Wong, who has been permitted to travel internationally while on bail facing charges stemming from more than three months of pro-democracy protests, will spend the next several days speaking to legislators, human rights advocates and students in New York and Washington.
College students are among the audiences Wong, 22, and fellow protest leaders are aiming to address on their U.S. tour, with a stop at New York's Columbia University on Friday and an appearance scheduled for Wednesday at Georgetown University in Washington.
Wong and other protest leaders will also testify at a hearing organized by the bipartisan Congressional-Executive Commission on China (CECC), aimed at examining recent developments in Hong Kong and the future of U.S.-Hong Kong relations.
Freedom House, an independent watchdog organization that monitors the status of freedom around the world, is hosting a special briefing featuring Wong and other "front-line activists" Tuesday at the U.S. Capitol Visitor Center.
While in Berlin earlier this week, Wong said at a press conference, "Hong Kong can serve as an example for the world to learn from."
Warmly welcomed by German lawmakers, Wong and Glacier Kwong, another front-line activist on the Berlin trip, signed a deal with the Sunday edition of Die Welt (The World) to contribute regular columns, providing a European outlet for their demands for greater autonomy for the territory under Chinese sovereign control.
Under an agreement with the former colonial power Britain, China has promised Hong Kong can maintain its free market system and democratic freedoms until 2047. But hundreds of thousands of people have turned out for marches to protest what Hong Kongers see as steady encroachment on those freedoms by Beijing.
In Washington, Wong is expected to voice support for the Hong Kong Human Rights and Democracy Act, a bill crafted by Senator Marco Rubio, which calls for a regular review of trade preferences granted to Hong Kong in light of its special status.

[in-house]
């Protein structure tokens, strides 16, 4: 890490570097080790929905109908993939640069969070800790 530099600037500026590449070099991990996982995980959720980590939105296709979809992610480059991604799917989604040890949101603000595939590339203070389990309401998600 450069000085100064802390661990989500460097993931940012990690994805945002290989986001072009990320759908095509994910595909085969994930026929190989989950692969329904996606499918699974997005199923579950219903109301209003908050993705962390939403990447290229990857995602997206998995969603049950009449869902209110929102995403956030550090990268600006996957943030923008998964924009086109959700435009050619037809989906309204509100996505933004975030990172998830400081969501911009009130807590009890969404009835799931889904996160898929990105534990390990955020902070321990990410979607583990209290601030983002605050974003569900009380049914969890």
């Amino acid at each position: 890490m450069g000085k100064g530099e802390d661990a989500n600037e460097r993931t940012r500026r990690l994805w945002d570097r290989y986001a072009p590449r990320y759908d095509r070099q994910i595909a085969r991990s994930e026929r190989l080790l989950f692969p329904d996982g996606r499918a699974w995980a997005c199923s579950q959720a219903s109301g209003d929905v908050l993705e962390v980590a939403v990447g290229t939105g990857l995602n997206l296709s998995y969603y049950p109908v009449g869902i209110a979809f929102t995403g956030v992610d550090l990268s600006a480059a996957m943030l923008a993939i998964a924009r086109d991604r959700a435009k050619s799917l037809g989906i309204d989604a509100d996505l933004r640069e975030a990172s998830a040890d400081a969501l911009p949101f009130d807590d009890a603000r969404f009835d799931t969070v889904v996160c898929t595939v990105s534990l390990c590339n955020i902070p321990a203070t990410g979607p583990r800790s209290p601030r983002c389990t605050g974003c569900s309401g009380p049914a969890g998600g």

For weeks, Beijing has maintained security forces at its border with Hong Kong, raising fears that it will initiate a Tiananmen-style crackdown to end the protests.
At a recent diplomatic event in Washington, Randall Schriver, U.S. assistant secretary of defense for Indo-Pacific security, told VOA that Washington maintains regular contact with the Hong Kong government through the U.S. consulate there, "and we also, of course, have conveyed our concerns in Beijing about the potential for a heavier hand or use of violence, which we strongly discourage."
Schriver added, "We support freedom of expression in Hong Kong. We believe that's a right that is guaranteed under the Basic Law, so we're hopeful that this is resolved between the citizens of Hong Kong and the governing authorities there."
Winston Lord, who served as the United States' ambassador to China and later assistant secretary of State for East Asian and Pacific affairs, believes China's leaders will try a range of other measures before resorting to a crackdown and the global criticism that would bring.
"I think that through the combination of propaganda, nationalism, censorship, rounding up the leaders, getting the tycoons upset, playing up supposed violence, they hope to exhaust the protesters and win that way," Lord told VOA.
"They know it would be a mistake to go in there," he said. "Tru